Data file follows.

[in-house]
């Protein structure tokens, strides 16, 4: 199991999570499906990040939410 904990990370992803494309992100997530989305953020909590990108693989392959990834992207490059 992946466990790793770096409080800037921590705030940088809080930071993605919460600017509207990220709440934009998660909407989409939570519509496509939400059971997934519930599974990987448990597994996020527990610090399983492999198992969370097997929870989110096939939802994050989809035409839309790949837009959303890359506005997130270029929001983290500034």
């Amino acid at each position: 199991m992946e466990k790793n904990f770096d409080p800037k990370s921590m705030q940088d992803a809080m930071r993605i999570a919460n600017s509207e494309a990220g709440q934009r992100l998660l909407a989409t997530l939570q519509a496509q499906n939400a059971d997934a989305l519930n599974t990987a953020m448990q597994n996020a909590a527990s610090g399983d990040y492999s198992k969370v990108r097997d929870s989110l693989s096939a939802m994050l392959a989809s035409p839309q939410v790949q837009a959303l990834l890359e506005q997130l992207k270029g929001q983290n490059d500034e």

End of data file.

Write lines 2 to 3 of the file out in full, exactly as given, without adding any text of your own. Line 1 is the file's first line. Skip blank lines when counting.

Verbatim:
């Protein structure tokens, strides 16, 4: 199991999570499906990040939410 904990990370992803494309992100997530989305953020909590990108693989392959990834992207490059 992946466990790793770096409080800037921590705030940088809080930071993605919460600017509207990220709440934009998660909407989409939570519509496509939400059971997934519930599974990987448990597994996020527990610090399983492999198992969370097997929870989110096939939802994050989809035409839309790949837009959303890359506005997130270029929001983290500034």
């Amino acid at each position: 199991m992946e466990k790793n904990f770096d409080p800037k990370s921590m705030q940088d992803a809080m930071r993605i999570a919460n600017s509207e494309a990220g709440q934009r992100l998660l909407a989409t997530l939570q519509a496509q499906n939400a059971d997934a989305l519930n599974t990987a953020m448990q597994n996020a909590a527990s610090g399983d990040y492999s198992k969370v990108r097997d929870s989110l693989s096939a939802m994050l392959a989809s035409p839309q939410v790949q837009a959303l990834l890359e506005q997130l992207k270029g929001q983290n490059d500034e």